Although initially efforts were primarily directed towards “input” or producer orientated traits, there are many advances to improve the quality and nutritional value of crops for human and animal consumption. These “output” traits have come to the fore in recent years through the promotion of “golden rice”. Golden rice has the potential to overcome

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Munkvold, G. P., Hellmich, R. L. & Rice, L. G. (1999) Comparison of fumonisin concentrations in kernels of trangenic Bt maize hybrids and nontransgenic hybrids. Plant Dis. 83: 130-138.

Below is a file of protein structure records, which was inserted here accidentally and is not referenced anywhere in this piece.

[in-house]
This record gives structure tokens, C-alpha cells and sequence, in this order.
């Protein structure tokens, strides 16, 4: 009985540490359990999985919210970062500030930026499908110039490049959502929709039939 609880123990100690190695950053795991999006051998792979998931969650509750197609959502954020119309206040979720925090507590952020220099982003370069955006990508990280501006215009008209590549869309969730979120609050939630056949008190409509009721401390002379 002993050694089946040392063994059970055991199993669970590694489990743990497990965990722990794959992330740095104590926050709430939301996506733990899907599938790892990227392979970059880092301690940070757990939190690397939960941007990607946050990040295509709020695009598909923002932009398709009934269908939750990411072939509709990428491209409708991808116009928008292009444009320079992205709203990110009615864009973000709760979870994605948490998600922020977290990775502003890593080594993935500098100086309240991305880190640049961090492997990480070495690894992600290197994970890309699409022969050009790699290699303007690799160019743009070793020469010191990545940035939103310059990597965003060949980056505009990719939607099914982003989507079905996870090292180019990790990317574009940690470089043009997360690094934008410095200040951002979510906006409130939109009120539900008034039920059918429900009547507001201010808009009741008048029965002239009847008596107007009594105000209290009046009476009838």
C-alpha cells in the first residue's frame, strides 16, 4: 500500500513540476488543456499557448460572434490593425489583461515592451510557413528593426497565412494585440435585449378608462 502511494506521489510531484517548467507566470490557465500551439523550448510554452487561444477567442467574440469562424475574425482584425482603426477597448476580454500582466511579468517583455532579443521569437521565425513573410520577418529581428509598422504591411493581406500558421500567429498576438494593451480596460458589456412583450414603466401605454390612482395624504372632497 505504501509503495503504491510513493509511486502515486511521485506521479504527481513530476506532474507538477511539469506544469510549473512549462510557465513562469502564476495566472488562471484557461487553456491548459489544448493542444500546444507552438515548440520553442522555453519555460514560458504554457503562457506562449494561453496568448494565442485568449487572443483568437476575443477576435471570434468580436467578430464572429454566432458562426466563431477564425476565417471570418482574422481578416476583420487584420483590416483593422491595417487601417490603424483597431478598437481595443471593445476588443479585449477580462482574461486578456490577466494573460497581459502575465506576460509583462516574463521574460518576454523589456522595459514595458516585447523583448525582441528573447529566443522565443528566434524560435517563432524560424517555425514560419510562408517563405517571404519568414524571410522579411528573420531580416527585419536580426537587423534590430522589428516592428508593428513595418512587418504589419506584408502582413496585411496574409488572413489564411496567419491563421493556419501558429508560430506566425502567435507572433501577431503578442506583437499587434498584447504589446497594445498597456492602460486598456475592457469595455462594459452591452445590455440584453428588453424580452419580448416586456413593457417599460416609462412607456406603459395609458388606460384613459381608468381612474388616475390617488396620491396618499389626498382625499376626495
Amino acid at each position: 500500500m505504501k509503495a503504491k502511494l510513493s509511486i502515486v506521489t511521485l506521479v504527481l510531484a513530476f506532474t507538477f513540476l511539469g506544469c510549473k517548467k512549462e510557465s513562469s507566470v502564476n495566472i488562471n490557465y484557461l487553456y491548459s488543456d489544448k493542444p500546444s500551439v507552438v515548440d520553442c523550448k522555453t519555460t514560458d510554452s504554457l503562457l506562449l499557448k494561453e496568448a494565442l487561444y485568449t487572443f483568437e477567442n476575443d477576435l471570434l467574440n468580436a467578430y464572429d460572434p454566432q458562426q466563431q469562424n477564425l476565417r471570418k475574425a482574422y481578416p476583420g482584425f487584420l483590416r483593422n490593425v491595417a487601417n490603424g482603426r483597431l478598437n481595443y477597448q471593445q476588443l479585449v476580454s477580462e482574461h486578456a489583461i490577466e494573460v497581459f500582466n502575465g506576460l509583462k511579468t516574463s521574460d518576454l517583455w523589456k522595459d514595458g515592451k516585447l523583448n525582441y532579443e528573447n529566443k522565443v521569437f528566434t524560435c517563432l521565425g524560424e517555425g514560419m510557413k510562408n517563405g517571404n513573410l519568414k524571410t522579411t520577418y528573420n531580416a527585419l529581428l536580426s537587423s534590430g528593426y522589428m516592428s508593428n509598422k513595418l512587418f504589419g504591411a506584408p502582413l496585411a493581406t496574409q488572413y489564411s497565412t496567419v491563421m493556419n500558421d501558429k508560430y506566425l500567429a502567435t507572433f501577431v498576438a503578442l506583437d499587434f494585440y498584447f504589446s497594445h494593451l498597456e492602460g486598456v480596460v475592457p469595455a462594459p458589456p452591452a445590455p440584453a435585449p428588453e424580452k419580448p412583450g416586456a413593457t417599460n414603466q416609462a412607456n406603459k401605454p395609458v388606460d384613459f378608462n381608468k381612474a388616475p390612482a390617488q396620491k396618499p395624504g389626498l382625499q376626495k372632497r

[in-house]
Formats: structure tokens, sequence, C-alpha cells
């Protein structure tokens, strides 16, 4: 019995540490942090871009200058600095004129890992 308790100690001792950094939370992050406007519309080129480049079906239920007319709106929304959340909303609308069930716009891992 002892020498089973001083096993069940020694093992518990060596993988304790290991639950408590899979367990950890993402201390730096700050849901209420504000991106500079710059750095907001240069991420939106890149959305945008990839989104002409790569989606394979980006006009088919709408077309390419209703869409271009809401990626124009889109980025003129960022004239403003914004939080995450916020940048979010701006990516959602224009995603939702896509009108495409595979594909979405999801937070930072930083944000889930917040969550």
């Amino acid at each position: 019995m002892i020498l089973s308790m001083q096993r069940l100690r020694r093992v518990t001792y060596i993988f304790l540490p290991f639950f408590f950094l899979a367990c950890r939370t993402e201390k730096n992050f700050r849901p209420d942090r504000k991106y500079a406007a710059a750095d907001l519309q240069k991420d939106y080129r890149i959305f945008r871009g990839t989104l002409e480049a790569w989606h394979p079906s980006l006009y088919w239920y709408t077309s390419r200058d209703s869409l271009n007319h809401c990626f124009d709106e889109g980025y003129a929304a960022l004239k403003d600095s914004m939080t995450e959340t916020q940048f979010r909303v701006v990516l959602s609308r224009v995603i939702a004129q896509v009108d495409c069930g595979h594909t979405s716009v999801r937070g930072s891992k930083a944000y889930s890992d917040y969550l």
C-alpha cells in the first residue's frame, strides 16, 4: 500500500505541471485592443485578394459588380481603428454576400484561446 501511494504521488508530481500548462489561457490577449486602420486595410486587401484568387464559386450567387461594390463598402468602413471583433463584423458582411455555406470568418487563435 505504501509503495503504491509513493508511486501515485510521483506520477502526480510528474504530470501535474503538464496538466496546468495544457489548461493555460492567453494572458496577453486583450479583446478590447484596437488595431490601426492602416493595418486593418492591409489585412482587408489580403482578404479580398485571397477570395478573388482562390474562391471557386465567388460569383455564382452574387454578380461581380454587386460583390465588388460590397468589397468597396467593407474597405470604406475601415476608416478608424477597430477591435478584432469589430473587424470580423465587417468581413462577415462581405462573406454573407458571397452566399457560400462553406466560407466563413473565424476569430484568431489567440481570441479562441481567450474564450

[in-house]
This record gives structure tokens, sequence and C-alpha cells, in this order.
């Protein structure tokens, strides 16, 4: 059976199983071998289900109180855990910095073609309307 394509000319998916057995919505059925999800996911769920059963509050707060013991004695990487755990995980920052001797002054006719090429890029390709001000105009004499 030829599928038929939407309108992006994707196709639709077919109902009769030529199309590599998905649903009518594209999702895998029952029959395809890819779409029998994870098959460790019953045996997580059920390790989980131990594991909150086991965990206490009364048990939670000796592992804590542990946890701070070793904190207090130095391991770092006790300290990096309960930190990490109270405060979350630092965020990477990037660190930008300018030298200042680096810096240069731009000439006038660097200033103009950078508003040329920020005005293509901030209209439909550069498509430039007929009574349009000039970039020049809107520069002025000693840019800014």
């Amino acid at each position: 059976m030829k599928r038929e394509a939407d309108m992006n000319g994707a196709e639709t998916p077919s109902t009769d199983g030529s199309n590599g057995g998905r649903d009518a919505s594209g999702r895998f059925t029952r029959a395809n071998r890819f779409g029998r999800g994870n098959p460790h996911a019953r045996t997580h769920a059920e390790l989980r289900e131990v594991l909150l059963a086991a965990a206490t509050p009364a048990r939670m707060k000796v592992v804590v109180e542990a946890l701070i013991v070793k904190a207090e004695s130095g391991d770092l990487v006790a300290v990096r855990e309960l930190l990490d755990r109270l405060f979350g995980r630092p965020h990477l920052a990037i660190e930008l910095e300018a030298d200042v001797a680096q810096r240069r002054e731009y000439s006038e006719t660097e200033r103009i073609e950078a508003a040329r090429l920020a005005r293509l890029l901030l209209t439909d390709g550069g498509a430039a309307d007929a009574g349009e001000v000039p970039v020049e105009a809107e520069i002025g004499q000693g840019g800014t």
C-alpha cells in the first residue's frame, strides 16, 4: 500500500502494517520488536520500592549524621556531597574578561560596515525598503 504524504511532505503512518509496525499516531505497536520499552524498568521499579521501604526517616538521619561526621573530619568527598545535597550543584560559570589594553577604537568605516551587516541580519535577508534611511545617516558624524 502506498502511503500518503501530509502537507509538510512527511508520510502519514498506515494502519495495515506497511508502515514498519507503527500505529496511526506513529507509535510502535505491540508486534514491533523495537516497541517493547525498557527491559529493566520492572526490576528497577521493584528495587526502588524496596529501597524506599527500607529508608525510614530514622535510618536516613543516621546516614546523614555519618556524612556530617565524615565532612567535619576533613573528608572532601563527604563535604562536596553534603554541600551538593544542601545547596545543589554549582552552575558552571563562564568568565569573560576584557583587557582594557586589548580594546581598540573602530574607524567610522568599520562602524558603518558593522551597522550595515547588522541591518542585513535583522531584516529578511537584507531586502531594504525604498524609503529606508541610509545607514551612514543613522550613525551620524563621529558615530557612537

Gianessi, L.P., An Economic Profile of the US Crop Protection Industry,National Center for Food and Agricultural Policy, November 1995.

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Redenbaugh, K., Berner, T., Emlay, D., Frankos, B., Hiatt, W., Houck, C., Kramer, M., Malyj, L., Marineau, B., Rachman, N., Rudenko, L., Sanders, R., Sheehy, R. & Wixtrom, R. (1993) Regulatory issues for commercialization of tomatoes with an antisense polygalacturonase gene. In Vitro Cell. Dev. Biol. 29P:17-26.

Roca, W.M., 1989. Cassava production and utilization problems and their biotechnological solutions. In: A. Sasson

and V. Costarini (Editors), Plant Biotechnologies for Developing Countries. Technical Centre for Agriculture and Rural Co-operation and the Food and Agriculture Organisation of the United Nations, Rome, pp. 213-219.